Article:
April is really the first month of the year when flowers begin popping out of the ground – especially in NW Indiana. If you live farther south, you probably begin experiencing it earlier. But, not here! Today, the high is 44 and the low is 39. Still sounds like winter to me. But, those crocuses, daffodils and hyacinths are bravely doing their part to bring a bit of color and cheer to The Region.
Along with the flowers comes a new awareness for what we’re doing to help/hurt Mother Nature. I love that Earth Day has become such an event and that folks are actively making efforts to do their part. We try to be good recyclers, and use less plastic bags, and shop at resale stores, and waste less food. It’s fabulous!
Going hand-in-hand with that train of thought, I love the idea of being mindful in my art, as well. Weavers deal with waste every single project. On every planning sheet for every bolt of fabric I’ve ever created, there is a category for “waste”. In this case, it refers to the inches of yarn tied to the back of the loom that can’t ever be fully pulled through the shafts while keeping the tension. It’s just the nature of the beast, if you will.
And while I can’t magically change the way looms operate, I can find more inventive ways to use those inches of yarns leftover in each project. For the longer yarns (let’s say anything more than 4 inches), I have started to knot the ends together and reuse those chains as a weft in a future project. It creates fun little pompoms on top of the fabric – great texture!
Each time I empty out a cone or tube of yarn, I am left with the cardboard core (sometimes plastic, but usually a heavy duty cardboard). I put out a call to friends on Facebook awhile back and was surprised by how many folks were interested in using them for art/craft projects, or even cakes! So, that has become a fabulous way to repurpose those items, rather than toss.
In the case of having too much of one color of yarn, or yarns I know I won’t use, I’ve been able to swap/sell/give them away to fellow weavers in our local Duneland Weaver’s Guild. This is always a mystical transaction because somehow I still come home with more yarn! Crazy!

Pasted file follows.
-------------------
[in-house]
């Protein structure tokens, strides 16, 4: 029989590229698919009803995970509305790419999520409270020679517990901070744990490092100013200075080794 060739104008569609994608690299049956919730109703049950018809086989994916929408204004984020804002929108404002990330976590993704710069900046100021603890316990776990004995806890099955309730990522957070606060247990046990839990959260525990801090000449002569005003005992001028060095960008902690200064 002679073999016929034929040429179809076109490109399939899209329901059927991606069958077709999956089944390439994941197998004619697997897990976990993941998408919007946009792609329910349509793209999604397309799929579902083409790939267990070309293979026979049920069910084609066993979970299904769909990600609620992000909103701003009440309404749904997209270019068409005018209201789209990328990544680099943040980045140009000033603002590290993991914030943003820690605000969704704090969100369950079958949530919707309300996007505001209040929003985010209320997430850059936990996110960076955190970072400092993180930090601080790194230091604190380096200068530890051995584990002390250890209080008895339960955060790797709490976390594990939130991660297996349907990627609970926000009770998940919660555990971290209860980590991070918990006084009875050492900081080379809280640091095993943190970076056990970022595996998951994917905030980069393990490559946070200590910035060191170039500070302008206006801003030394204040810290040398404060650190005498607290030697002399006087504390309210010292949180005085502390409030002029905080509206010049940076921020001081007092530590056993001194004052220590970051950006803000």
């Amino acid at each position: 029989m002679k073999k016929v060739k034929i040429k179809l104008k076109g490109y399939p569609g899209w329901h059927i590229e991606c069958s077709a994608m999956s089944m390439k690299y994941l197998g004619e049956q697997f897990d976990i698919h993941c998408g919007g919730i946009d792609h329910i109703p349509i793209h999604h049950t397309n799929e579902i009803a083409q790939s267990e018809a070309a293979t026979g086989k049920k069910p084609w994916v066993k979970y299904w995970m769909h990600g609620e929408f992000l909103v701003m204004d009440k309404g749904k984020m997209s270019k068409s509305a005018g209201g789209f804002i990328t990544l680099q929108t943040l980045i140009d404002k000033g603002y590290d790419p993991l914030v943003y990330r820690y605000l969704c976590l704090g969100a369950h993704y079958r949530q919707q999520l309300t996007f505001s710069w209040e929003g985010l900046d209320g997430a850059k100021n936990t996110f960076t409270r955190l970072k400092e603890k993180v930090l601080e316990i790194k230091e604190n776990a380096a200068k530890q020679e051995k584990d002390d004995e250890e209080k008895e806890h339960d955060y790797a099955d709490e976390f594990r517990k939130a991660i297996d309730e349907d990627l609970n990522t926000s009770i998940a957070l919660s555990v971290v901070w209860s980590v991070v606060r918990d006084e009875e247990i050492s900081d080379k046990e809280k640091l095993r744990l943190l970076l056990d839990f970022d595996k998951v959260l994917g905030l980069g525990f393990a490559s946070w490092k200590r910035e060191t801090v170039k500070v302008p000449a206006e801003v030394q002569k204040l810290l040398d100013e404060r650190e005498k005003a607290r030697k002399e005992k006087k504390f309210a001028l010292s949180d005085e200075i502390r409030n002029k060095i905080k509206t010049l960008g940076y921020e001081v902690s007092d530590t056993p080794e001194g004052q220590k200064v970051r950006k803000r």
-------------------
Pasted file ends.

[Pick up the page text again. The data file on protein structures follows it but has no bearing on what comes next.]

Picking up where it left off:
Also in the plus column, I have the ability to repurpose other people’s items and incorporate them into brand new fabric. Old neckties, silk scarves, clothing of any kind – it can all be cut and added into handwoven fabric, which can then be sewn into something that person will enjoy. I love being able to offer that service!
While I have slowly, but surely been thinking through a number of ways to help the environment, I still have a few items to consider. For the shorter yarns used for knots (smaller than 4 inches), those still tend to go into the circular file. And I use a really cheap toilet paper for spacers at the beginning of each project. But, I’ll be honest, I’m just going to let that one go. (There’s a bad pun in there somewhere…)
Overall, I like the challenge of not only creating beautiful, handwoven fabric, but doing so in a thoughtful way. We only get one life to help Mother Earth – might as well do the best job we can! What little things do you incorporate into your every day routine that help the planet? Happy Earth Day, everyone!
I’ve been wondering about the idea of tying thrums together to use as weft–I like seeing how it’s worked out for you. I think I might do it as face cloths, that have a bit of exfoliating texture!
Great idea, Kerry! It will definitely provide some fun texture for you!